Earlier this month, in a lawsuit filed in a Brooklyn Federal Court, cosmetics giant Chanel is seeking over fifty million dollars in damages from eBay merchant Ryan Ladijinsky.  In the suit Chanel alleges that it Ladijinsky’s sale of its products on eBay violated its trademarks, despite the fact that the products were not counterfeit, sold as used and were all legally obtained by Ladijinisky.  Further, at no point did Ladijinsky represent to any of his customers that his eBay store was an authorized Chanel retailer.

Chanel’s assertion that the sale of their genuine article branded goods on eBay can be restricted via trademark laws is absurd.  Chanel’s position would essentially deny all people the ability to resell legally obtained goods.  Even if trademark protection protects a brand’s ability to designate what outlets can declare themselves as authorized retailers, thereby allowing the brand to retain exclusive control of their customers’ retail experience when buying their product through its preferred channels, trademark law cannot be interpreted to go so far as to suppress the right of non-authorized outlets from selling a brand’s genuine article goods.  Such an absurd position would open the floodgates for other companies to follow suit (e.g. Apple taking legal action to prevent the sale of used iPhones).

The chilling effect that such an interpretation would have on interstate commerce would be catastrophic, as it would destroy the second-hand marketplace entirely, even putting an end to non-profit retail operations such as The Salvation Army and Goodwill Stores.  This would also result in a substantial loss of resale value for every person that owns valuable property manufactured by brands that wish to control the sale of its products both in the primary and secondary market, as a person’s ability to privately sell such goods would be restricted by law, thereby diminishing its value.

A person’s freedom to sell branded products that they legally obtain also applies to goods that the brand created for purposes other than direct to consumer sales.  Trademark laws do not allow brands to restrict the sale of products that they intended for use as a sample or promotional item. So long as the product was obtained via legal means, and is legitimate, brands have no right to impede the further sale of these goods.  A ruling to the contrary would severely limit the ability of collectors and brand enthusiasts that wish to add rare versions of branded products to their collections, thereby triggering numerous commerce clause, and due process violations as well as violations under the first amendment, as the exchange of such goods can be considered a form of expression.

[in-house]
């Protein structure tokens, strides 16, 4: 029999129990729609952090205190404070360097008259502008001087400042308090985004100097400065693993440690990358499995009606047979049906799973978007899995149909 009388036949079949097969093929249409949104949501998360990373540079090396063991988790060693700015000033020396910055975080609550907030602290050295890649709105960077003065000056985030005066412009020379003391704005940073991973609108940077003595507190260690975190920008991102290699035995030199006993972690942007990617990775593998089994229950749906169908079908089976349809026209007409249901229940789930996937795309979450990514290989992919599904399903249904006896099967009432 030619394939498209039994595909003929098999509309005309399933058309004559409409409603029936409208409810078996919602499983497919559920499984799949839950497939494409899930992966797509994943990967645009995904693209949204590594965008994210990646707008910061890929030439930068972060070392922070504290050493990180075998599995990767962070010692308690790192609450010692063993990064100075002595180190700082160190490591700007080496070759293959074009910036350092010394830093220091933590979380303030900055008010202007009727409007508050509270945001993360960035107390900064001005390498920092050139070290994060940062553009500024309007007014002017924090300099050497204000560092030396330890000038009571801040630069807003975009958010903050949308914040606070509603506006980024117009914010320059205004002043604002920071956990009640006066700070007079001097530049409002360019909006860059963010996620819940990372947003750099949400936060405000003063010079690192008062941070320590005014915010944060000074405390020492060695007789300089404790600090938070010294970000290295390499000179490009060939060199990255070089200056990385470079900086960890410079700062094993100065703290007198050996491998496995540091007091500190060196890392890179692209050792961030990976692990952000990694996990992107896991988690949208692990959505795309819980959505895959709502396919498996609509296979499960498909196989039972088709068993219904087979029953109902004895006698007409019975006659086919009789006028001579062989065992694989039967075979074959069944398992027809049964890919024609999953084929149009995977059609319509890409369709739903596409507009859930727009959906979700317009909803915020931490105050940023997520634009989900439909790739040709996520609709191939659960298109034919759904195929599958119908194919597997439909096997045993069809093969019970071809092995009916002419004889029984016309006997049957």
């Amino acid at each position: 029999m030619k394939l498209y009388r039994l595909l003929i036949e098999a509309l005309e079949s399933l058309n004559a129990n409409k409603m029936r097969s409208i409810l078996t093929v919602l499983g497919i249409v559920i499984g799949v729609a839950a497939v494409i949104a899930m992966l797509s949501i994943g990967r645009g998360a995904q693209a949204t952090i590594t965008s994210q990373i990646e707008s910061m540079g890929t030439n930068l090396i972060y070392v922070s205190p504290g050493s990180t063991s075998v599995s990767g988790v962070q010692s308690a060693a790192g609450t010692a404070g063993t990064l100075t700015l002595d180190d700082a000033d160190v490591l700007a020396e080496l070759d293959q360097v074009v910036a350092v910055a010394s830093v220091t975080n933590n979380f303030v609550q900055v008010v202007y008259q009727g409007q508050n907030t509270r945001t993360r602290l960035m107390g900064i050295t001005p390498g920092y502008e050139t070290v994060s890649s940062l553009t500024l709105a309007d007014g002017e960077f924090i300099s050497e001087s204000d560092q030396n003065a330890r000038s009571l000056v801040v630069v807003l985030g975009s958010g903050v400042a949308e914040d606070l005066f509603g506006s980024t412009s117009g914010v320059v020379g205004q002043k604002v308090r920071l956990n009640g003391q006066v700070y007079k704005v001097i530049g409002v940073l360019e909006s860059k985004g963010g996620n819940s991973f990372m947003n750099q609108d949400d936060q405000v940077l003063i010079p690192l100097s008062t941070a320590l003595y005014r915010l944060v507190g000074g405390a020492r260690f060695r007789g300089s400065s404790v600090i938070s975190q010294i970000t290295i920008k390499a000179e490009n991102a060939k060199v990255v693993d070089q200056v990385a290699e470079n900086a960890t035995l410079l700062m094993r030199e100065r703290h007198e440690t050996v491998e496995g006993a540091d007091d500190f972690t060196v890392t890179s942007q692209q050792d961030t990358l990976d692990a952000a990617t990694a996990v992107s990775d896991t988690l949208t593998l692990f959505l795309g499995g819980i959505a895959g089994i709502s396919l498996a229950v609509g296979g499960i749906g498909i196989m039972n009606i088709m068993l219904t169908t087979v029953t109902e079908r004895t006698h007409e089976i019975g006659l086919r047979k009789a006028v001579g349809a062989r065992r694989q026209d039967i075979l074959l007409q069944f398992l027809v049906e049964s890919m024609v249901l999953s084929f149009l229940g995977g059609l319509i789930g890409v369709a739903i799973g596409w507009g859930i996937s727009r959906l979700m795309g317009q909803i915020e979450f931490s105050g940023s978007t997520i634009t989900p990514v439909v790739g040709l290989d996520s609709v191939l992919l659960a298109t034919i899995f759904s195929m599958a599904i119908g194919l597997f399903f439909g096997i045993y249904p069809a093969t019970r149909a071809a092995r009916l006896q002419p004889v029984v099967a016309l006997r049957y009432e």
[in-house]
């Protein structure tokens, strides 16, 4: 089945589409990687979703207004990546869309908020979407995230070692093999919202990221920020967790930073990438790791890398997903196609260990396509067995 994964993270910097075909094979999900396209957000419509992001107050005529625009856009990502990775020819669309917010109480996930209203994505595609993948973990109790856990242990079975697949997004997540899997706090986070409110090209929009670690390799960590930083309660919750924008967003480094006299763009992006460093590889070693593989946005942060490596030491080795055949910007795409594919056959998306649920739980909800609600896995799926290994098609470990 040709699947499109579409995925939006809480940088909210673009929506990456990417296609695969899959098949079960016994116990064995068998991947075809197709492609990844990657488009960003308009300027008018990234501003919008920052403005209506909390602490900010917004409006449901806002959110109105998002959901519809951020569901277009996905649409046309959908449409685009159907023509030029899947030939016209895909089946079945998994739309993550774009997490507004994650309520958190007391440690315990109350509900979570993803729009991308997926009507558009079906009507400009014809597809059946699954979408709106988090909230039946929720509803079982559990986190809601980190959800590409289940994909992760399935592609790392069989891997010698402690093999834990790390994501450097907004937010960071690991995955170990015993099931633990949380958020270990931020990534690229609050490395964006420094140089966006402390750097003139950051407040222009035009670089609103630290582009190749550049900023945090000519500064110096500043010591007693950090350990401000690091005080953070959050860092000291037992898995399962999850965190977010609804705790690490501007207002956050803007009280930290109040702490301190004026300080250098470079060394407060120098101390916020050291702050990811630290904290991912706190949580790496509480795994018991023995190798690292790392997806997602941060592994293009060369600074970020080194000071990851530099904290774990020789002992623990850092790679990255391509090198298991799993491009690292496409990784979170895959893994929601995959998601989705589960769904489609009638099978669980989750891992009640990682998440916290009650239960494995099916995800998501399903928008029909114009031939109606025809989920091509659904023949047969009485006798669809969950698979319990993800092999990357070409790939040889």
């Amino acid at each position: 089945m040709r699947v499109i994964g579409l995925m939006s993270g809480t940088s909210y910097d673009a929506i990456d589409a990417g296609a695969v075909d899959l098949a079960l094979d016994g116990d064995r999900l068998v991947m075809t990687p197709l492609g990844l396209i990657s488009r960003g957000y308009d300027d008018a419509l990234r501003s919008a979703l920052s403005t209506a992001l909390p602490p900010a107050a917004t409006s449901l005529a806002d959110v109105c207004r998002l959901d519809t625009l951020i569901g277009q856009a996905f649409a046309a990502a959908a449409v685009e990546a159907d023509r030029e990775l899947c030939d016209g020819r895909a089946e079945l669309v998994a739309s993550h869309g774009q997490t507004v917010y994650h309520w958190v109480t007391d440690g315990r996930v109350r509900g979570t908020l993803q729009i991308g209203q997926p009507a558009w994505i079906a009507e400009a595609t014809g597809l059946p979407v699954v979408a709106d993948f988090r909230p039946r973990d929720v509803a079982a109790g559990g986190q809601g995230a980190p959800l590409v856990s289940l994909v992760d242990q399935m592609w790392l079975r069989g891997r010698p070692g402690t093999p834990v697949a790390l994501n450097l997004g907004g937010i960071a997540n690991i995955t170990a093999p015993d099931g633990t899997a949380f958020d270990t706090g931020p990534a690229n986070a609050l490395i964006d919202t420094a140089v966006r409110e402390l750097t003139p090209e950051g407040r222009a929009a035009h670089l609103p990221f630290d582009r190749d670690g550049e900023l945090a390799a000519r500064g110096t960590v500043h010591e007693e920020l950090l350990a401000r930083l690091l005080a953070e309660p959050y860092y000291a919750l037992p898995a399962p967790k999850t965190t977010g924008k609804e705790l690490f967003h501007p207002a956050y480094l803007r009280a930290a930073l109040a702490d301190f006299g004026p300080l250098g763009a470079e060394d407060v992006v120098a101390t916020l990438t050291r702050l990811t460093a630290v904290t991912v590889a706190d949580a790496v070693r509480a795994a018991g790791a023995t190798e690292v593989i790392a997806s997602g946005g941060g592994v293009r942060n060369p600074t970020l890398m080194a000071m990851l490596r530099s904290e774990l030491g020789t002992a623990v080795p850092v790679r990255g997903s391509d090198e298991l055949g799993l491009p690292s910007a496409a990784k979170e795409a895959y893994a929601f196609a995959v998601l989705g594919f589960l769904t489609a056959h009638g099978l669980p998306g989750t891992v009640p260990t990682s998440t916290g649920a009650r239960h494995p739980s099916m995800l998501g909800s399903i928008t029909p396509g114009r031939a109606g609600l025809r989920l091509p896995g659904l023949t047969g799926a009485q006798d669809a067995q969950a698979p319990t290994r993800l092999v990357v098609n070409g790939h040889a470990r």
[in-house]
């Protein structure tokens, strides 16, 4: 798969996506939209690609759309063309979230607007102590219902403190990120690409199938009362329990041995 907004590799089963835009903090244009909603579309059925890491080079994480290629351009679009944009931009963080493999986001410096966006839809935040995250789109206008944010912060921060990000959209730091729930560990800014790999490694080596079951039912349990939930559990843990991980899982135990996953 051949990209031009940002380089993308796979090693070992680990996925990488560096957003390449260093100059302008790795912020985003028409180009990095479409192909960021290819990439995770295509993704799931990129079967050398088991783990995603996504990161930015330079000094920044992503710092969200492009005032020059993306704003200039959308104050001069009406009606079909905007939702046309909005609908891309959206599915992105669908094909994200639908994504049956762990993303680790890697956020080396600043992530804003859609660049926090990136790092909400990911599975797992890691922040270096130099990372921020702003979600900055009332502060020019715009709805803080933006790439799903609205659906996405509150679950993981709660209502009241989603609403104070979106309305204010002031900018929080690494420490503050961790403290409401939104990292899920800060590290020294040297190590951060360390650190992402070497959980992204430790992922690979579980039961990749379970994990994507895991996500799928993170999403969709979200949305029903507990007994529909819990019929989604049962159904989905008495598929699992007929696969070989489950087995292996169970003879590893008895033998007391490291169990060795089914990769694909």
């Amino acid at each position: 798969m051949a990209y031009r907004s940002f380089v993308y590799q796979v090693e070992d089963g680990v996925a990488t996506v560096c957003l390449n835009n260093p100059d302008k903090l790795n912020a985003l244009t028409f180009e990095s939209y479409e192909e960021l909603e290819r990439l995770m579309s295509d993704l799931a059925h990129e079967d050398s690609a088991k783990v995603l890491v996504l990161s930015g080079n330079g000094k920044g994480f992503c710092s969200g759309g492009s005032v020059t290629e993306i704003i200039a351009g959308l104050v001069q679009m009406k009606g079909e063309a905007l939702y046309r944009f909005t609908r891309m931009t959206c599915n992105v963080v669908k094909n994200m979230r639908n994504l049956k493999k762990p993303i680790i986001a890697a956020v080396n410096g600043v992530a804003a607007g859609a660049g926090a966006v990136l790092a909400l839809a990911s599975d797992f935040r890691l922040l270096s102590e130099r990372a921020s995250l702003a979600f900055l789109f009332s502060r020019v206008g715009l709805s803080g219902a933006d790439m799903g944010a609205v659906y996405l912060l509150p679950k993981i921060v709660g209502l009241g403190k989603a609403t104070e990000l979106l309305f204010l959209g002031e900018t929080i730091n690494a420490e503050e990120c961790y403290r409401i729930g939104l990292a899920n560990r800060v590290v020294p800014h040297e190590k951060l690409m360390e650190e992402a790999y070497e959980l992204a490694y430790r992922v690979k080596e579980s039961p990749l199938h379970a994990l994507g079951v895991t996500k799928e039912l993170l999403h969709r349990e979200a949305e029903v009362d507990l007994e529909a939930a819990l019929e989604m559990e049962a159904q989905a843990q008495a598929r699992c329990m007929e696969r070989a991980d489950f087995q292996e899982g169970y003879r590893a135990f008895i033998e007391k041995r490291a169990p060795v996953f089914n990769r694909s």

Chanel’s notion that a second-hand purchase of Chanel products categorized as used on eBay confuses the customer and dilutes the Chanel brand is comically absurd.  No person buying a Chanel product listed as used, would ever believe that this was anywhere near the same shopping experience that the brand seeks to ensure for its high-end department store or other authorized retail customers.   Any reasonable person knows the difference between buying from the Chanel counter at Saks versus buying used on eBay.  Chanel’s argument is analogous to arguing that buying a used BMW from Joe’s Used Car Lot could confuse the customer into thinking that their experience with the used car lot is comparable to buying a car from an authorized BMW dealer, thereby diluting the BMW brand.  It’s complete nonsense.

Online Merchants Guild supports fully supports the legal right of online merchants to sell, and the marketplace platforms right to host any legally obtained genuine article consumer goods that are not otherwise subject to regulatory resale restrictions (e.g. prescription drugs).   If brands take issue with their products being sold on marketplaces, then the brands are free to seek relief via contractual means by working with the marketplace, much like how Amazon will restrict the ability of third-party sellers to list certain items, based on Amazon’s relationship with the brand owners.

Brands that seek to weaponize our legal system to suppress the sale of its products in a secondary market by scaring online merchants with well-publicized and sensationalized lawsuits that are frivolous and only serve to scare merchants to the point where they will be too afraid to sell the branded products via retail online marketplace platforms, must not be sanctioned by the courts.  This is an unconscionable abuse of our legal system, and courts must be faster in identifying these cases when they appear on the docket and be able to take swift action to dismiss the case, preventing the online merchant community from suffering irreparable harm.